This started when someone on the Graphics Programming discord shared a data archive from the Lawrence Berkeley Laboratories by the name of The Whole Frog Project, which a similar but much smaller scale operation when compared to what was performed during the preparation of the Visible Human Dataset. This process is called cryosectioning, and it consists of freezing a sample suspended in gelatin or other liquid, such that both subject and substrate are rigidly locked into place as a solid block. This is a common practice in biological sciences, and often times a lot of care must be taken not to damage the tissues while freezing. The intent of the data collected by this project was to construct a digital representation of the major organ systems of a frog, such that it might be used in place of frog dissection by students.
I think it's very interesting that I've found two public datasets which do very similar things, both of which being captured in the early 90s ( as an aside, if the reader knows of any others, I'd be very interested to know about them - please contact me with any details ). Parts of this data are all of 30 years old, at time of writing, and it's really quite remarkable to still be able to access and use it all these years layer. It's also quite interesting that there aren't many such datasets made publicly available in more recent years.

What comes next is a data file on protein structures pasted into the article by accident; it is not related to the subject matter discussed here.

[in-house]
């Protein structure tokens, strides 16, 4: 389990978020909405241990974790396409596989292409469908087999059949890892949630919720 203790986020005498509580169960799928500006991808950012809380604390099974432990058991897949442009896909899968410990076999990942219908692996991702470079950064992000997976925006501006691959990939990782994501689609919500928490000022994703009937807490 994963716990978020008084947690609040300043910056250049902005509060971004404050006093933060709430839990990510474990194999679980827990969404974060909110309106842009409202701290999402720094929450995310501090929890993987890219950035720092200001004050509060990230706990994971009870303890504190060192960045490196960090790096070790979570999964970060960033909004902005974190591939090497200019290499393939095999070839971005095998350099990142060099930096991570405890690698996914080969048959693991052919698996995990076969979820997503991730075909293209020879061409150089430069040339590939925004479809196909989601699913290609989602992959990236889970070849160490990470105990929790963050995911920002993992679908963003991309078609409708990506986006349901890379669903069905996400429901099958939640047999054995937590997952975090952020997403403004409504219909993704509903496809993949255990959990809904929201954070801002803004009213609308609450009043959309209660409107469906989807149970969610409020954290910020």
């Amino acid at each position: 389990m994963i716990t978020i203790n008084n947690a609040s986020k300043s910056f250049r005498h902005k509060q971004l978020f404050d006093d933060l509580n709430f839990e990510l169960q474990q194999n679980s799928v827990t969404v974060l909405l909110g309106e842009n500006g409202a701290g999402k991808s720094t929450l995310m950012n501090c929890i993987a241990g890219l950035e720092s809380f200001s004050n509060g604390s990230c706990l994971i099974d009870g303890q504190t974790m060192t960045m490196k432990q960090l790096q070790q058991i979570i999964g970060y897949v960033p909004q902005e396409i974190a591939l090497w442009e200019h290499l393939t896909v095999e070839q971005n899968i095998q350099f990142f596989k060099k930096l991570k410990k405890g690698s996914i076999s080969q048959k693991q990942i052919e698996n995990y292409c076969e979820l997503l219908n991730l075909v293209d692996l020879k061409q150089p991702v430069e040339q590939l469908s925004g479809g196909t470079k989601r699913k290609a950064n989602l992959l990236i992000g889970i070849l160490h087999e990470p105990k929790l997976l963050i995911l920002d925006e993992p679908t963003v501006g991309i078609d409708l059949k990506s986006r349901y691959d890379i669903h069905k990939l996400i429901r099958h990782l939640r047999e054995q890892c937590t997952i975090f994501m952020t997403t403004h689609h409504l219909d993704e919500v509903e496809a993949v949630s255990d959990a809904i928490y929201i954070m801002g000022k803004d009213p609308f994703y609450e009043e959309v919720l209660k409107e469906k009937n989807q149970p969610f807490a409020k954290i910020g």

This type of data is very interesting to work with, and I'm finding that as the second dataset of this type that I've worked with, I feel I can comment more about it - namely, this cryosection setup was of much lower quality than the operation by the National Library of Medicine during the preparation of the Visible Human Dataset cryosections. The lighting on the slices is very inconsistent, and changes too much towards lower slices to have any level of consistent coloration to be used to segment the data in the way that I did the Visible Human. No color correction was done, and no color reference cards were included to do so.
To counter these shortcomings, and very unique to this dataset, organ system masks were manually prepared by the researchers in charge of the project. For each of the images of the cryosection slices, the major organ systems were traced out, by hand - per the Whole Frog Techincal Report:
After digitizing all the photos, the process of visual segmentation of the frog had to begin. Since the frog could only be seen in frozen cross section, identifying all the organs posed a challenge. Organs could only be seen as micron thin slices were cut away, causing them to look somewhat distorted. The visual segmentation process was also complicated by the fact that the representation of the organs had to be made with hand drawings using a computer mouse pointing device. The accuracy of the organs was thus limited to the experimentors drawing ability.
This would have been additionally complicated due to the inconsistent lighting conditions in the data. There is a notable absence in the form of the data for the skin - the data for the skin was unfortunately corrupted and unusable. The list of these masked organ systems include: